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Sgt. Nate Morris, Drum and Bugle Corps snare drummer, practices new music Jan. 18. With the new year comes new music and preparation for the National Installations Tour, which begins in March, when the D&B will travel to numerous Marine Corps installations across the country to perform.

Photo by Cpl. Jeremy Ware

The D&B earns back their chops in preparation for a new season

19 Jan 2012 | Cpl. Jeremy Ware

After performing in more than 450 ceremonies, including funerals at Arlington National Cemetery, in 2011, the Marine Drum & Bugle Corps at Marine Barracks Washington received some much needed rest.

But with the calendar rolling into 2012, Crawford Hall, home to the D&B since 1934, is buzzing with excitement about the new year. The blaring sounds of bugles fill the halls as the Marines learn new music and spend countless hours in their practice rooms earning back their “chops.”

There is nothing more valuable to a musician than having strong lips, a high lung capacity or strong arms to continuously play their instruments. Musicians call these attributes chops. If a musician goes an extended period of time without playing, their chops become weak, explained Sgt. Julie Moses, D&B mellophone bugler. It works the same for a body builder. If they don’t work out for a while, they become weaker and can’t perform at their peak level.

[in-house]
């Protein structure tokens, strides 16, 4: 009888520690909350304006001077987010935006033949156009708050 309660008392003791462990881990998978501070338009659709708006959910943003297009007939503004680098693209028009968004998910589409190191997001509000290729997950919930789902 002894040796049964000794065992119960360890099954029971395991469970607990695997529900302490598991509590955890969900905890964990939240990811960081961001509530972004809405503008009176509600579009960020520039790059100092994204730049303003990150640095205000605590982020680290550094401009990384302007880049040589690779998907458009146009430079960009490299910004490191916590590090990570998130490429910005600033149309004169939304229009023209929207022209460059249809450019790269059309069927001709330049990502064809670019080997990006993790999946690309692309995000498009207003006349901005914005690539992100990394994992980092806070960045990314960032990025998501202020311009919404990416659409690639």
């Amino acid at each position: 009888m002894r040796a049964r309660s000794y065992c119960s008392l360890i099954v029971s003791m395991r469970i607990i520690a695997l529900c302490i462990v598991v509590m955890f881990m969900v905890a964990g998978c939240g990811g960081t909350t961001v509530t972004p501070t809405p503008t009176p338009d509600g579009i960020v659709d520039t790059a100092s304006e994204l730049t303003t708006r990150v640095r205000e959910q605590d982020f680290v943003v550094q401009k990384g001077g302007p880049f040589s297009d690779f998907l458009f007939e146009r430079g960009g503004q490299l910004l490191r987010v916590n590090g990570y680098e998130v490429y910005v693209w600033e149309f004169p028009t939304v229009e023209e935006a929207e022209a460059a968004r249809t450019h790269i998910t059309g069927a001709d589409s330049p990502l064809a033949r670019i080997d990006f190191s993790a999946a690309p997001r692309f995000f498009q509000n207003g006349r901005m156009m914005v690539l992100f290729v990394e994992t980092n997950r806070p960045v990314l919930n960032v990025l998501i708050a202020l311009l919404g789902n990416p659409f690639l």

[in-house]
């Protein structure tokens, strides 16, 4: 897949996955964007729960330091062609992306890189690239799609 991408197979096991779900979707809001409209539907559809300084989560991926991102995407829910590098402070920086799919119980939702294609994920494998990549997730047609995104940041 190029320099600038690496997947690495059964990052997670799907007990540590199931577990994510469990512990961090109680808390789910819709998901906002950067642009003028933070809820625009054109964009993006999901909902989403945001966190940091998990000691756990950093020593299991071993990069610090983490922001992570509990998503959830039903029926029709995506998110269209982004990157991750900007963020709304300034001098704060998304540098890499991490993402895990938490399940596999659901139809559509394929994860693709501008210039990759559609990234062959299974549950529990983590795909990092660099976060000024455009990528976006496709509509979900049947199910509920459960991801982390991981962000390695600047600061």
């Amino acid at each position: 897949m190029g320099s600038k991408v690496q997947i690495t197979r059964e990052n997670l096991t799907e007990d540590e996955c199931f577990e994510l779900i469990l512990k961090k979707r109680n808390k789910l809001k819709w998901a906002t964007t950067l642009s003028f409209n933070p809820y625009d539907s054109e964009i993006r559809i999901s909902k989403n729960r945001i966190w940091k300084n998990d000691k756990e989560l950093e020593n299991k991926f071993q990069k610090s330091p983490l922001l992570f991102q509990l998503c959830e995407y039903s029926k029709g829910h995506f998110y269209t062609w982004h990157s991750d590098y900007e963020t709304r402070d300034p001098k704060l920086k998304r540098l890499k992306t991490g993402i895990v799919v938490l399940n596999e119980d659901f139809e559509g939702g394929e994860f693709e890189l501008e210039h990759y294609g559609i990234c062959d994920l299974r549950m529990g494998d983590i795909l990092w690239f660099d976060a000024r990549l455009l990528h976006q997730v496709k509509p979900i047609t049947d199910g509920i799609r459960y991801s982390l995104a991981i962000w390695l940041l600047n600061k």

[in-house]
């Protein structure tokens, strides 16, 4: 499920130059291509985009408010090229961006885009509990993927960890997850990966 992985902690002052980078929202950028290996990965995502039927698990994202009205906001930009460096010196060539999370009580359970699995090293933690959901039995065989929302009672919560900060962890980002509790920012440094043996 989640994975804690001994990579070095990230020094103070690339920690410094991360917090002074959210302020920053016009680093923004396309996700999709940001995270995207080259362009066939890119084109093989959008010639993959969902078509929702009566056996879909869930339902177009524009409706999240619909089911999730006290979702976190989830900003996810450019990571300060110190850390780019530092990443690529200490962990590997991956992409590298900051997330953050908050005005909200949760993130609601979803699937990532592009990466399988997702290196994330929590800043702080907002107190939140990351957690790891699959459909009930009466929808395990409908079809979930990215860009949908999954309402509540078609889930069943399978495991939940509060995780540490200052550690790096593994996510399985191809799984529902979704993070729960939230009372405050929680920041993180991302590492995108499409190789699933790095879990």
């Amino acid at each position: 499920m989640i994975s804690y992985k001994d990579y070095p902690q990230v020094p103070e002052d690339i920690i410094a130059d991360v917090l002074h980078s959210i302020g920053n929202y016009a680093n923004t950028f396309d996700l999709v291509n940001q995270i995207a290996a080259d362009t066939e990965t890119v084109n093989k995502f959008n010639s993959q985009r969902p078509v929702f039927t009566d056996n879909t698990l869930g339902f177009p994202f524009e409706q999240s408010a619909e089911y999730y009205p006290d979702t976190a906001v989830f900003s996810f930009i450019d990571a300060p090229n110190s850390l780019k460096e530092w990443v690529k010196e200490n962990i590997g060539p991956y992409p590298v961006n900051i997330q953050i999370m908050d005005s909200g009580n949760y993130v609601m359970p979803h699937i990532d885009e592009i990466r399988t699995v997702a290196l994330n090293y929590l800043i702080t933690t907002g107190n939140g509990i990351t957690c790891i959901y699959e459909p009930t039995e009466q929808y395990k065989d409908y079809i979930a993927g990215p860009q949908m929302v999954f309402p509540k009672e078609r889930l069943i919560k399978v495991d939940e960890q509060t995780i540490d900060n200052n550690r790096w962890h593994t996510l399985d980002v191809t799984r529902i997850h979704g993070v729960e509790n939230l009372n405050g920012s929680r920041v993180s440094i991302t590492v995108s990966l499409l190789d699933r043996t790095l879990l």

During the month of January the unit spends four grueling weeks strengthening their musical muscles before departing to Marine Corps Air Station Yuma, Ariz. In Arizona they will spend an additional month learning new music and marching routines. During this time D&B Marines spend an average of 120 hours or more each week perfecting their skills.

“We go to Yuma to make sure we are focused on the task at hand, learning new music and drill. Then performing that drill,” said Cpl. Austin Williams, D&B percussionist. ”We interact with the local communities around Marine Corps Installations, letting them know what we do at the Barracks.”

The D&B will start their National Installations Tour in March, traveling to numerous Marine Corps installations across the country to perform.

“The closer we get to tour, the crazier it gets,” Williams said. “We have to figure out what we need to take on the tour on top of learning the new music for this year. It gets really busy.”

With the D&B Marines staying busy earning their chops, learning music and planning for a full year of music, there is an excitement around the building that only this time of year can bring.

“I’m extremely excited to get back underway,” Williams said. “This is what I live for, this is my dream job. All I have to do every day is wake up, go to work and live and breathe music, and that’s it.”